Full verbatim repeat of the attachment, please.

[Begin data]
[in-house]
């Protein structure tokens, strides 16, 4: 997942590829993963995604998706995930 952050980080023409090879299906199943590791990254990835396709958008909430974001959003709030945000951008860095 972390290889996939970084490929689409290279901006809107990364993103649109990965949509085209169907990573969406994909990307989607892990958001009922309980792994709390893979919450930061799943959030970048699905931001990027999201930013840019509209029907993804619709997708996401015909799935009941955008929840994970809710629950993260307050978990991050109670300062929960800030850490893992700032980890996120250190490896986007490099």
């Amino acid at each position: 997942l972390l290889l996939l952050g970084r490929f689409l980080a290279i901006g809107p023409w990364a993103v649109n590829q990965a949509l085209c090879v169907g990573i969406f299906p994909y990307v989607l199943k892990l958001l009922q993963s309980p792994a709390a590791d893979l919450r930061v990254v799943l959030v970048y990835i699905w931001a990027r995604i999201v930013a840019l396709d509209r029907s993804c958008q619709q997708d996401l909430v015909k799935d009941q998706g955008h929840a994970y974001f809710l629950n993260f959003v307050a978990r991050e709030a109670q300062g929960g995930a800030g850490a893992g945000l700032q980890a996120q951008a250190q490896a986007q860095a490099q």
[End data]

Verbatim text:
[in-house]
């Protein structure tokens, strides 16, 4: 997942590829993963995604998706995930 952050980080023409090879299906199943590791990254990835396709958008909430974001959003709030945000951008860095 972390290889996939970084490929689409290279901006809107990364993103649109990965949509085209169907990573969406994909990307989607892990958001009922309980792994709390893979919450930061799943959030970048699905931001990027999201930013840019509209029907993804619709997708996401015909799935009941955008929840994970809710629950993260307050978990991050109670300062929960800030850490893992700032980890996120250190490896986007490099």
């Amino acid at each position: 997942l972390l290889l996939l952050g970084r490929f689409l980080a290279i901006g809107p023409w990364a993103v649109n590829q990965a949509l085209c090879v169907g990573i969406f299906p994909y990307v989607l199943k892990l958001l009922q993963s309980p792994a709390a590791d893979l919450r930061v990254v799943l959030v970048y990835i699905w931001a990027r995604i999201v930013a840019l396709d509209r029907s993804c958008q619709q997708d996401l909430v015909k799935d009941q998706g955008h929840a994970y974001f809710l629950n993260f959003v307050a978990r991050e709030a109670q300062g929960g995930a800030g850490a893992g945000l700032q980890a996120q951008a250190q490896a986007q860095a490099q």